Permachink first advised to wash with their Log Wash, not to pressure wash, and see how the finish looks. If it looks OK, then lay down the top coats. If not, then stripping with various products was in order.

I had to strip my south facing wall because it was neglected by the previous owner. There really wasn't much stain left on it, so I simply used a Sodium Percarbonate with a pressure washer set low (less than 1000 PSI) and a wide fan tip. It cleaned the remaining stain and the UV damaged wood off, however, it did leave a little fuzziness that was resolved with an Osborn Brush.

If you do have to resort to a pressure washer, you have to be extremely careful, otherwise you can do more harm than good. It's not ONLY the pressure you're concerned with, but the GPM too! I've read nothing less than 3 GPM. With that said, expect to spend no less than $400 on one. The cheapie-type of pressure washers don't have the high GPM you really need for efficient use.

Some resources say "never use a pressure washer", and some say "only experienced professionals", but I think if you've got a little common sense and pay close attention to what you're doing, you'll do fine.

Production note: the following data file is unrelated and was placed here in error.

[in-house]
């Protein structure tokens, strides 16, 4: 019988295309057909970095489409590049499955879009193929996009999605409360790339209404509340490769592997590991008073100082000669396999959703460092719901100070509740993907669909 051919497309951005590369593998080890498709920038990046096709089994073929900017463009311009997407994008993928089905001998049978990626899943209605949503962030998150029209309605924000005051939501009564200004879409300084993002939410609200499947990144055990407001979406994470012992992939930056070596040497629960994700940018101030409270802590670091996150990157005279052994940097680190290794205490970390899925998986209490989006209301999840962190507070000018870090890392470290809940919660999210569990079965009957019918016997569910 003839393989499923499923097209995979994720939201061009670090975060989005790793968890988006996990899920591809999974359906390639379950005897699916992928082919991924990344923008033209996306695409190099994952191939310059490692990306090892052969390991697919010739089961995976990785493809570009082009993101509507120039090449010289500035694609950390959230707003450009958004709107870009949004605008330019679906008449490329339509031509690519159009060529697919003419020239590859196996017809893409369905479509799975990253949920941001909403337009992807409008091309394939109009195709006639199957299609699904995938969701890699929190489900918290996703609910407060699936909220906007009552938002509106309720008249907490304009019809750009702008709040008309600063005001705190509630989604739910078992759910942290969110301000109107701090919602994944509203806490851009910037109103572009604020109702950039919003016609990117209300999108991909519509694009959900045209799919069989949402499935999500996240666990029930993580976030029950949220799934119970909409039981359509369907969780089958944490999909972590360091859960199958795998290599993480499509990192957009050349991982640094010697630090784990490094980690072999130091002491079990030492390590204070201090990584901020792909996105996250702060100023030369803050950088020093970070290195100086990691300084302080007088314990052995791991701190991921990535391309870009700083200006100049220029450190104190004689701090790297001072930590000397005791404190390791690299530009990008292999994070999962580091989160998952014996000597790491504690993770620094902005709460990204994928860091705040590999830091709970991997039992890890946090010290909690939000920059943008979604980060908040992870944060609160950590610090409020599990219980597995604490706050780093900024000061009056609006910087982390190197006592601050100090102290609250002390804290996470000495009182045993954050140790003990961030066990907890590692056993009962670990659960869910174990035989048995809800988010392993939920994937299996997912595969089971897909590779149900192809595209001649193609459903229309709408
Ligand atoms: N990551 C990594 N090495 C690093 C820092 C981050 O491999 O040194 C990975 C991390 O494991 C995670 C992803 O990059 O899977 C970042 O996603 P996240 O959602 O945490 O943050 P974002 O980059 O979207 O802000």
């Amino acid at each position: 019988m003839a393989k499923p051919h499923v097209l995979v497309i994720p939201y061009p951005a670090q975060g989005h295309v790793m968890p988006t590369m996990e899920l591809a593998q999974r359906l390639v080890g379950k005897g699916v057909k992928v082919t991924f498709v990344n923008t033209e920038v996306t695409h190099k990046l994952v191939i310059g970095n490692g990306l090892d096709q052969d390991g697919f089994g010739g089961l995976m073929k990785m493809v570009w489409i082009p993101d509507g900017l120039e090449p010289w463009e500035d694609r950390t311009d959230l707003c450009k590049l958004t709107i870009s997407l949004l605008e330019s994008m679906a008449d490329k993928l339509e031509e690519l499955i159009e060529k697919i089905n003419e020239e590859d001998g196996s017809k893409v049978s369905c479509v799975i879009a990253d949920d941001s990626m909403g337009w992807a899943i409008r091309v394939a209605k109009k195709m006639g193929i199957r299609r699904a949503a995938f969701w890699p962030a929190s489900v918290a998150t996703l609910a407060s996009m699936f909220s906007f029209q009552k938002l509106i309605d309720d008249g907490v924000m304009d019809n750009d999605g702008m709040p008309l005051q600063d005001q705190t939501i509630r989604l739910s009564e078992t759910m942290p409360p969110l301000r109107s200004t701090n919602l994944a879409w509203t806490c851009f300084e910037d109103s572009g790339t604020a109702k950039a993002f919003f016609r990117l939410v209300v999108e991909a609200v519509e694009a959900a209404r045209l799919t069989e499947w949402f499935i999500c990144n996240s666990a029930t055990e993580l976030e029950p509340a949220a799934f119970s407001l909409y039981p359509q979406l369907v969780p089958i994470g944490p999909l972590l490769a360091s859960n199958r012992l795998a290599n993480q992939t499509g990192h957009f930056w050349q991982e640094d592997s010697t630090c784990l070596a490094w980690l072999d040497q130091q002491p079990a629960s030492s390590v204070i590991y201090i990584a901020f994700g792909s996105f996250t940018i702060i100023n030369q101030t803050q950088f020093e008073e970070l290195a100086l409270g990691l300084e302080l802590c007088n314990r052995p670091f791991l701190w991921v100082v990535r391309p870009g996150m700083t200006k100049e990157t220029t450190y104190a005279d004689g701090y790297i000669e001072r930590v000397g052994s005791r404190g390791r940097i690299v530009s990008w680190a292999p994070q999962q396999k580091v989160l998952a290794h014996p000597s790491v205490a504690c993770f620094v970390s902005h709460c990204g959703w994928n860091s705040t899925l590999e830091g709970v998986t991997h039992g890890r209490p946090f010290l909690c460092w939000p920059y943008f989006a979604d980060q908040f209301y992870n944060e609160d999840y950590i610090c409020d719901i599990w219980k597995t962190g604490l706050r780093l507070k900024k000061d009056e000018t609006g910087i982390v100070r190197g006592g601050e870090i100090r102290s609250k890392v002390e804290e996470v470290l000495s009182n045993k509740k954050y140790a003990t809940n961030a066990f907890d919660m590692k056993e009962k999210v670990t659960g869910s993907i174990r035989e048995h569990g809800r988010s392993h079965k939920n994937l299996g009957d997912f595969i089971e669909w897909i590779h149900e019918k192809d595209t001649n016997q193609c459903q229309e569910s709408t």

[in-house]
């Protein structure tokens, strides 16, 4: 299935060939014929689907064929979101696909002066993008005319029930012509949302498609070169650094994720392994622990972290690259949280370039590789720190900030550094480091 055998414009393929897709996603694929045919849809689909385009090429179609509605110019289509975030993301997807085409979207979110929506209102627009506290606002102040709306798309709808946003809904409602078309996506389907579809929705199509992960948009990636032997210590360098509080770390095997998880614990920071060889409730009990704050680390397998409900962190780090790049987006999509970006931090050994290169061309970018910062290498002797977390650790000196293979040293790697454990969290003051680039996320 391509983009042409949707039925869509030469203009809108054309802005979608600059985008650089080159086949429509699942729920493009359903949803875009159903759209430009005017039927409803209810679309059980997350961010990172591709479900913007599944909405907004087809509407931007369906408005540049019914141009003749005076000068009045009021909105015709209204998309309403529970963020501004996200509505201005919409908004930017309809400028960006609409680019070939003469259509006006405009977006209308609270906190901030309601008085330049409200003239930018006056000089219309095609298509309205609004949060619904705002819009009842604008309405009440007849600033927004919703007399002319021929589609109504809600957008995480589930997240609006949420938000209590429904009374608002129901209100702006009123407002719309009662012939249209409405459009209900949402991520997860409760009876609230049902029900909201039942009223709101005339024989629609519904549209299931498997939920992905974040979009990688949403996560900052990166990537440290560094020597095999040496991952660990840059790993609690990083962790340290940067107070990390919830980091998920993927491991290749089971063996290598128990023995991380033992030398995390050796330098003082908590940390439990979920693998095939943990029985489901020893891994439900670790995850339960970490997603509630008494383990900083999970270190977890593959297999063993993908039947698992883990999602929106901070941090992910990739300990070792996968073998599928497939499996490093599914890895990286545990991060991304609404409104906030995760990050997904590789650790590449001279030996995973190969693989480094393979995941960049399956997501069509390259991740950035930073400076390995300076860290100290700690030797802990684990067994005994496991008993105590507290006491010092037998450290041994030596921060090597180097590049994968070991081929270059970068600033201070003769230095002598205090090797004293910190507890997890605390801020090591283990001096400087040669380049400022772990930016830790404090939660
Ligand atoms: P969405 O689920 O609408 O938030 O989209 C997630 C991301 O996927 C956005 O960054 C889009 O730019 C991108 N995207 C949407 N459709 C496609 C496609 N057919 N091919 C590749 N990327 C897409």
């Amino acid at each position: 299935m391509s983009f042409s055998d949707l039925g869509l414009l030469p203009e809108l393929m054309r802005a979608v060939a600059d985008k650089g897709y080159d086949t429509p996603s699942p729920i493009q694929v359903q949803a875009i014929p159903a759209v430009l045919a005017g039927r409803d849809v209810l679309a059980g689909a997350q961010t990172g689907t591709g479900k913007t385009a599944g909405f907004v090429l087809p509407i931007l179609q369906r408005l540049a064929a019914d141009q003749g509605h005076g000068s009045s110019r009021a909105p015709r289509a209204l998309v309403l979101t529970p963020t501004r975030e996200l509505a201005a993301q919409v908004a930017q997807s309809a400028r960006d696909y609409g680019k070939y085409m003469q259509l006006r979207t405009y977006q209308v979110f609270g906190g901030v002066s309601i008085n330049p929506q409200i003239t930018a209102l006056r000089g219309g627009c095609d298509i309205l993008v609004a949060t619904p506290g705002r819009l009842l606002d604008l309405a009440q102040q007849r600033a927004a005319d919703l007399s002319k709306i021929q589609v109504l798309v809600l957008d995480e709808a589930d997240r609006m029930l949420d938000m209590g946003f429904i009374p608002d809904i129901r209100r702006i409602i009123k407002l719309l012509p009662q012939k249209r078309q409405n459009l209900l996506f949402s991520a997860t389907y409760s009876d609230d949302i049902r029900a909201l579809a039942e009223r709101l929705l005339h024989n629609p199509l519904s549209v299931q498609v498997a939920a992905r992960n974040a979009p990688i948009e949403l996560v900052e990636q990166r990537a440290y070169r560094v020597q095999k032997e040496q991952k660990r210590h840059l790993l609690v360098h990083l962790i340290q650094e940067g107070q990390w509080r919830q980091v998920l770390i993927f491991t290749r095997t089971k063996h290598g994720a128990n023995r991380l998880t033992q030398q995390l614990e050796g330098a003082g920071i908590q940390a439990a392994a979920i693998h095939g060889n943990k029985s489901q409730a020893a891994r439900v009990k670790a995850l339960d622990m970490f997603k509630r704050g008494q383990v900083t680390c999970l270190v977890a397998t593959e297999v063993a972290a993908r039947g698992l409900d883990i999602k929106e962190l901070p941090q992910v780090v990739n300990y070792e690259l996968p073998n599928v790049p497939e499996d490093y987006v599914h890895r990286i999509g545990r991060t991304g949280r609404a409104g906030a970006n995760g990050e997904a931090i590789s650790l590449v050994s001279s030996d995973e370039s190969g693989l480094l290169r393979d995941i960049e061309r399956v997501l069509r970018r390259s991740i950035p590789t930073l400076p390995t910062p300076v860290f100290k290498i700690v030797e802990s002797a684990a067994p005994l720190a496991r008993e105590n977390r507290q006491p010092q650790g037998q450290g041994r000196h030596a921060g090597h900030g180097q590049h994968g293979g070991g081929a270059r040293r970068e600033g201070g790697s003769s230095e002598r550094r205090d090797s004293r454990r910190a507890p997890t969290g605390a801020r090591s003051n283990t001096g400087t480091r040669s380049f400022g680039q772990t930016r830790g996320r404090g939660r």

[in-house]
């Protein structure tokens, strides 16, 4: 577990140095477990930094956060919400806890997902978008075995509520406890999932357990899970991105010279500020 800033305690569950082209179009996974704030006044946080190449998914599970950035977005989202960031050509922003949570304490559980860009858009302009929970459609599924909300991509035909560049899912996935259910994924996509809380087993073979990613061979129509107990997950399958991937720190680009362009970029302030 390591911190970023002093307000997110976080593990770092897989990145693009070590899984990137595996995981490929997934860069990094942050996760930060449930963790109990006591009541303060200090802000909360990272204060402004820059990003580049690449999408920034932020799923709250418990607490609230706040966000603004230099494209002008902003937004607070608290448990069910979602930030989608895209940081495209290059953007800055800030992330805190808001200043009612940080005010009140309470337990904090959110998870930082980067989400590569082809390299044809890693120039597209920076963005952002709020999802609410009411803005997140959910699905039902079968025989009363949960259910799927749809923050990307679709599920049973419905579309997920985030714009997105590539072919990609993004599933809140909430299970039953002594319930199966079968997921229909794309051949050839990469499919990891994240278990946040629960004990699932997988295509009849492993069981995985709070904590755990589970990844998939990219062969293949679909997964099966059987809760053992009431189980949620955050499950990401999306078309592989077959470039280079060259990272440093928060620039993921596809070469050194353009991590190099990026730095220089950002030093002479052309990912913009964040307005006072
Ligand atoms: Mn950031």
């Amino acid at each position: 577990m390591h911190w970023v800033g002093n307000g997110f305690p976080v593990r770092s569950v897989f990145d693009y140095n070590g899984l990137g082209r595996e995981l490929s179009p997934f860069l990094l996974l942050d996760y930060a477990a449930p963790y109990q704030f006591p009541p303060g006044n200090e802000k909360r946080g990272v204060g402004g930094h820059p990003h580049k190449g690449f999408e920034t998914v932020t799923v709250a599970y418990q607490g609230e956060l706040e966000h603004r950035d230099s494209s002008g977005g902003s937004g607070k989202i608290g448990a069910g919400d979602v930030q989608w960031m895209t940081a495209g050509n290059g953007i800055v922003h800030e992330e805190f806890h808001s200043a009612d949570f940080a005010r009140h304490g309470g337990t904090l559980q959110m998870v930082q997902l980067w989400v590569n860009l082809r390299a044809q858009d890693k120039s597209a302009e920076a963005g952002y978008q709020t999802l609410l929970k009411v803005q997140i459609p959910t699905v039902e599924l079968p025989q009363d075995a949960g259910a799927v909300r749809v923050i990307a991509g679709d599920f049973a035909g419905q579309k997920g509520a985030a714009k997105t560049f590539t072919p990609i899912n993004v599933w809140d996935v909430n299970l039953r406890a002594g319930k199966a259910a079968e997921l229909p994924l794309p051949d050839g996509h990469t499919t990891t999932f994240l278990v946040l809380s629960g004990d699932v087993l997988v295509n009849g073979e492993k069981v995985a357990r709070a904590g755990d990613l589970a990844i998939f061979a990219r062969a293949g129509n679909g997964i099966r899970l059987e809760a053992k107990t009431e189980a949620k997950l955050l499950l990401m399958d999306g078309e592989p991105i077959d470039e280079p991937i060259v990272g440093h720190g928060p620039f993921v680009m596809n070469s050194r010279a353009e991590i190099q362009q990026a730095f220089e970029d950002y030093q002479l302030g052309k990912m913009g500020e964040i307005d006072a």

If you're planning to do most of the maintenance, it would be in your best interest to invest in some books - "Log Home Care & Maintenance" by Jim Davis & "The Log Home Maintenance Guide" by Gary Schroeder.

Have fun!
-Jay
Hi Jay,

Thank you very much for your lengthy and educational reply! I haven't yet bought the two books you recommended, but they have been sitting in my cart at Amazon.com for a couple of weeks. They're the only two books I found on log home maintenance. I'm glad you recommended them. I wasn't sure which one to get, but I figured the more information, the better.

The previous owner of my cabin is in Michigan now and I've never had contact with her. The home was a short sale and she was relocated months ago. I will have to look into log home maintenace contractors and supply dealers in the area. When I've done searches online, I came up with nothing. I can't believe there's nothing out there in my general vicinity (Tampa Bay, Florida).

Thank you for the information about pressure washers and pressure washing. I'm still not sure what I will do, but I read in a Perma-Chink document about using the masking tape test...stick a piece of masking tape on part of a log and see how much of the stain is removed:

Old Finishes – For finishes that are very old, your
first step is to perform an adhesion evaluation in areas
that are of most concern. Using some masking tape,
apply a couple of inches of tape to the old stain surface.
Peel the tape off the wall and look at the adhesive side. If